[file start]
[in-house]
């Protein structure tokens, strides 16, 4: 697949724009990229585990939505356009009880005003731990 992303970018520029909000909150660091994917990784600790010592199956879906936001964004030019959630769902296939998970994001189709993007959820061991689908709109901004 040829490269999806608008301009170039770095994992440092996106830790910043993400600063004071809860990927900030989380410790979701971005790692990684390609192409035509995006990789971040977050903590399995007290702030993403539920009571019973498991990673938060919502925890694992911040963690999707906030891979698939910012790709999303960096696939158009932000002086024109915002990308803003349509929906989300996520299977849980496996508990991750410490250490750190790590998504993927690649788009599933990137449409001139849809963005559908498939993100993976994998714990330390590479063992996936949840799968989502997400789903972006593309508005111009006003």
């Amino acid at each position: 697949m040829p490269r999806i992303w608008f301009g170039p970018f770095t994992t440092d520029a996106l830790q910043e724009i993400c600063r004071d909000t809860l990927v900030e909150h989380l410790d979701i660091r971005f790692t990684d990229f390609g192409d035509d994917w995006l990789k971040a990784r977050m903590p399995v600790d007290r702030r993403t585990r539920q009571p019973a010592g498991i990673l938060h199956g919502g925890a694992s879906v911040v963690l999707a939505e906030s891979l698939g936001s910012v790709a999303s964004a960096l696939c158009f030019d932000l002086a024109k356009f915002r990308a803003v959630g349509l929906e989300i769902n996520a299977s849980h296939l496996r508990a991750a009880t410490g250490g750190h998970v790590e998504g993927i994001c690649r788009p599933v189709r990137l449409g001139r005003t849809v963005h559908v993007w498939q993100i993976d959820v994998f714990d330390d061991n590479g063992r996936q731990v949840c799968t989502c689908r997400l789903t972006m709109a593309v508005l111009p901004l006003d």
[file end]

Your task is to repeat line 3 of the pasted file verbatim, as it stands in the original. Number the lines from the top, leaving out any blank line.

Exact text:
């Amino acid at each position: 697949m040829p490269r999806i992303w608008f301009g170039p970018f770095t994992t440092d520029a996106l830790q910043e724009i993400c600063r004071d909000t809860l990927v900030e909150h989380l410790d979701i660091r971005f790692t990684d990229f390609g192409d035509d994917w995006l990789k971040a990784r977050m903590p399995v600790d007290r702030r993403t585990r539920q009571p019973a010592g498991i990673l938060h199956g919502g925890a694992s879906v911040v963690l999707a939505e906030s891979l698939g936001s910012v790709a999303s964004a960096l696939c158009f030019d932000l002086a024109k356009f915002r990308a803003v959630g349509l929906e989300i769902n996520a299977s849980h296939l496996r508990a991750a009880t410490g250490g750190h998970v790590e998504g993927i994001c690649r788009p599933v189709r990137l449409g001139r005003t849809v963005h559908v993007w498939q993100i993976d959820v994998f714990d330390d061991n590479g063992r996936q731990v949840c799968t989502c689908r997400l789903t972006m709109a593309v508005l111009p901004l006003d």